The inhabitants of Casco Viejo are as varied as the kaleidoscope of buildings that make up this enchanting sector of Panama City. There is an eclectic mix of cultures, religions, nationalities and ages which is part of the magic that surrounds this area. These are the faces of Casco Viejo.
I can not think of a better way to spend a Sunday afternoon than strolling around Casco Viejo. There is a special magic about this place. It is like being transported back to the past to a time when life was simpler and more laid back.
This past weekend(March 14-20) Panama celebrated its 8th annual Macro Fest. This is an event in which fashion, art and creativity are spotlighted. There are many free workshops, art expositions, concerts and fashion shows to please the public.
Molas are the colorful, multi-layered appliqué handcrafted needle work made by the Guna Indians of Panama. The Guna live in a region called Guna Yala, which means “Guna Land.” This area, also known as the San Blas Archipelago, lies off the eastern coast of Panama. Here, you can appreciate the beautiful colors of these unique creations.
It is “summer” again here in Panama. Summer is the dry season and people here in Panama take advantage of this time of the year to spend more time doing outdoor activities. One of my favorite things to do during the summer is to walk around Casco Viejo and try to capture a little of its beauty and charm with my camera. These were taken near Plaza de Francia at the Paseo de las Bovedas.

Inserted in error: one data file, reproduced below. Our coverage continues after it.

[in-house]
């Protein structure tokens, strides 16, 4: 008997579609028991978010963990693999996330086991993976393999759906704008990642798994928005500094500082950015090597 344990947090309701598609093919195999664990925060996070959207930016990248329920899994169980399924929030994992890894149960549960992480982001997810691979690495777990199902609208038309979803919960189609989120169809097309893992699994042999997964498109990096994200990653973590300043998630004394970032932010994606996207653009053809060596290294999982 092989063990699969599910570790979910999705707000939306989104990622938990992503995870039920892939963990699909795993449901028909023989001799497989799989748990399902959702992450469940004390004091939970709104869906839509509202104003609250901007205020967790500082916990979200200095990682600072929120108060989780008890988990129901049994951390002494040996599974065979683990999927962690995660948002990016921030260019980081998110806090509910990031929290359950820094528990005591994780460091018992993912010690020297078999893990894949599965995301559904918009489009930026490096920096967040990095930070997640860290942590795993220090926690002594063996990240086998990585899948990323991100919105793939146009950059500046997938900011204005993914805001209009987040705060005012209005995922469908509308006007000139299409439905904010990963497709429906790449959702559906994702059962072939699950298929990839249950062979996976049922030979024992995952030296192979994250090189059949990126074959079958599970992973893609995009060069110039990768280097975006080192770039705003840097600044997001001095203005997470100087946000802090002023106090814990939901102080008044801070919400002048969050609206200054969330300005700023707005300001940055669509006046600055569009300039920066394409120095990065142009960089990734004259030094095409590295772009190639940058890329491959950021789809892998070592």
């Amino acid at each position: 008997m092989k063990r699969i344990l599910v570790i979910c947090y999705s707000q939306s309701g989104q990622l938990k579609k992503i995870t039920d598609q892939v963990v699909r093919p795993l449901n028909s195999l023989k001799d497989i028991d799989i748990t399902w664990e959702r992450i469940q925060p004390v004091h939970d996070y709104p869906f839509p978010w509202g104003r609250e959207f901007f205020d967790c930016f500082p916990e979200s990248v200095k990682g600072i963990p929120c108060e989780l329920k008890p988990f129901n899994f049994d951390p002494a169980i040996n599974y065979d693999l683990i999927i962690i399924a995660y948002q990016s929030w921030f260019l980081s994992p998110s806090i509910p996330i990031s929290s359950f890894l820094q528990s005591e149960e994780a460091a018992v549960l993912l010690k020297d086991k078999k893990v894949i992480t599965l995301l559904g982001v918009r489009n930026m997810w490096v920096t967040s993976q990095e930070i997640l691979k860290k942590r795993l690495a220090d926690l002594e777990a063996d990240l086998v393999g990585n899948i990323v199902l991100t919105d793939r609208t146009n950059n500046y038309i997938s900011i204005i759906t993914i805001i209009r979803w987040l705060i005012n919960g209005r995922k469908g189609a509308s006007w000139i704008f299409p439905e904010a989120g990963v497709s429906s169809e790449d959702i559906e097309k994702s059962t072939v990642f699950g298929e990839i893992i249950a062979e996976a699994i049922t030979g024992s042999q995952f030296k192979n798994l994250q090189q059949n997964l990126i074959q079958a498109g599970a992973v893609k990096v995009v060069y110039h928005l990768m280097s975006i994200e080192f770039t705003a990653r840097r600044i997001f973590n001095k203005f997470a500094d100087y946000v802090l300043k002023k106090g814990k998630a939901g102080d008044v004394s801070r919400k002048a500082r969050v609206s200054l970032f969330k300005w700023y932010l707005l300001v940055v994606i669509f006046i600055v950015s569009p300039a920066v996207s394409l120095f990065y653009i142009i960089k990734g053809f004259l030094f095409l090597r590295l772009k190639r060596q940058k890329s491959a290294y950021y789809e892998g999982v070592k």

In order to welcome the approaching New Year thousands of lanterns were sent up in to the air accompanied with a special wish for 2015. It was quite beautiful watching thousands of lighted lanterns float out over the water as the gentle evening breeze lifted them up into the air and carried them slowly out of view.
November is an important month for Panama. It is the month the whole country celebrates its independence from Spain and Colombia. May this little isthmus always be free from foreign occupancy. May its inhabitants always live free from oppression and dictatorships. May this beautiful flag always fly freely over this little country I call home.
The Panama Canal is expanding its capacity to allow for more than double the traffic it currently serves. To be completed in 2015, the project that includes a third set of locks which are larger and wider than the existing ones, will cost $5.6 billion. This extreme makeover requires the use of explosives. In the photo below you can see how a tug pushes a small barge full of explosives that will be used in this mega project.
This iconic gray lighthouse is familiar to everyone in the area of Gamboa. It was built in 1914 and is roughly 14 meters high (45 ft.) Although it is now inactive, it still greets southbound ships at the entrance of Gaillard Cut (Corte Culebra), a silent gray ghost that whispers of its once glorious past. Hopefully, the government will restore and protect it from vandalism.